- History of Flanders.

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Flanders is the Northern Dutch-speaking Region of Belgium. The Walloon Region in the South of the Country, is French-speaking. Brussels (the dot within Flemish territory) it the capital of Belgium and both regions.

Historical Notes

Flanders is also the name of a geographical area, comprising the western part of the political Flemish region (political West and East Flanders), and parts of northern France and the southern Netherlands. In bygone times, these parts formed the County of Flanders, with its main cities Bruges and Ghent. Flanders was a fief of France.

Brussels, Leuven, Antwerp and Mechelen where located in the Duchy of Brabant (which also included parts of the present-day Netherlands). The border between the County of Flanders and the Duchy of Brabant was formed (very roughly) by the river Scheldt. The Duchy of Brabant was part of the Holy Roman Empire.

Mainly through an arrangement of marriages, the County of Flanders and the Duchy of Brabant (and lots of of other smaller territories, it is really complicated) became united during the 14th and 15th centuries. The County of Flanders was 'acquired' by the House of Valois-Burgundy (from present-day eastern France) in 1384. The Burgundian territories further expanded and in 1430 the Duchy of Brabant was included. The Burgundian Netherlands (or Seventeen Provinces) covered most of present-day Belgium and the Netherlands.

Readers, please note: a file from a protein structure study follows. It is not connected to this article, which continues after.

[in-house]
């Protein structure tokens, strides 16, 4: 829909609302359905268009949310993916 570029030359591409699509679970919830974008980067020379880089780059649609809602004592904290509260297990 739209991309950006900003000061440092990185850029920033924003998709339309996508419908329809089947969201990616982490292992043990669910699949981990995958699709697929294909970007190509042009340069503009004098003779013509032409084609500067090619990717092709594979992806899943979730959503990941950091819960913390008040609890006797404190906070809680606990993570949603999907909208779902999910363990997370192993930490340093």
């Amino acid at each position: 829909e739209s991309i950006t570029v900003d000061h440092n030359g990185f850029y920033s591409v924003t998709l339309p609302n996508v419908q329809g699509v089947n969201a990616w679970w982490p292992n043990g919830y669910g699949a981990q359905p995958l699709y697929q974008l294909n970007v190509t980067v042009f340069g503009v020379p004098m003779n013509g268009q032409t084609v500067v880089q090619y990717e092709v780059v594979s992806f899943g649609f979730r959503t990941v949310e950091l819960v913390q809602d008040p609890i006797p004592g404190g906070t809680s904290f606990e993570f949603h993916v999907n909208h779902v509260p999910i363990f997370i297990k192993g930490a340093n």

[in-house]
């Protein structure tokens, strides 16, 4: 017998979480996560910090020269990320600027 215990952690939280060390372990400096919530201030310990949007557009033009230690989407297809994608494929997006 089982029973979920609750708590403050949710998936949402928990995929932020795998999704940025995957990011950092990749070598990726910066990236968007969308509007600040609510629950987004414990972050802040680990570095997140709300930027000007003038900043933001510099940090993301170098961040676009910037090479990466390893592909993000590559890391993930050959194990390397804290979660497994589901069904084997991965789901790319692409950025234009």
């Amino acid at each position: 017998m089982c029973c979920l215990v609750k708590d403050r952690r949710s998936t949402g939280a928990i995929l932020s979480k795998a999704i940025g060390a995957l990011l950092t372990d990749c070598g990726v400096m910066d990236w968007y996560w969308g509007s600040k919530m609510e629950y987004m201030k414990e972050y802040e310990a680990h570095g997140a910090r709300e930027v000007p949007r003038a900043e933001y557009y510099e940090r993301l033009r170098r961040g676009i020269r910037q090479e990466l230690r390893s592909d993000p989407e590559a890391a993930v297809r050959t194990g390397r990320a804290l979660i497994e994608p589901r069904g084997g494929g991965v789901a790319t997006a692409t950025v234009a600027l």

The Low Countries portion of the Duchy of Burgundy passed to the Habsburgs in 1482. From 1549, Spanish Habsburg ruled the area. The northern provinces (covering mostly present-day Netherlands) of the Seventeen declared their independence from Habsburg Spain in 1581. Underlying this was the religious conflict between catholics and emerging protestants at the time. Through bloody repression the southern provinces (Belgium) remained under Spanish rule.

Later, after the War of Spanish Succession, the Austrian Habsburgs ruled the southern provinces from 1713 till 1795.

After their revolution, the French occupied the region after 1795. Then again, after the defeat of Napoleon in 1815, the 'Low Countries' were briefly united till 1830, as the United Kingdom of the Netherlands.

After the Belgian Revolution of 1830, Belgium became independent and separated again from the present-day Netherlands.


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Gilded Statues on exterior of the Basilica of the Holy Blood in Bruges.





Gilded Statues on exterior of the Basilica of the Holy Blood in Bruges.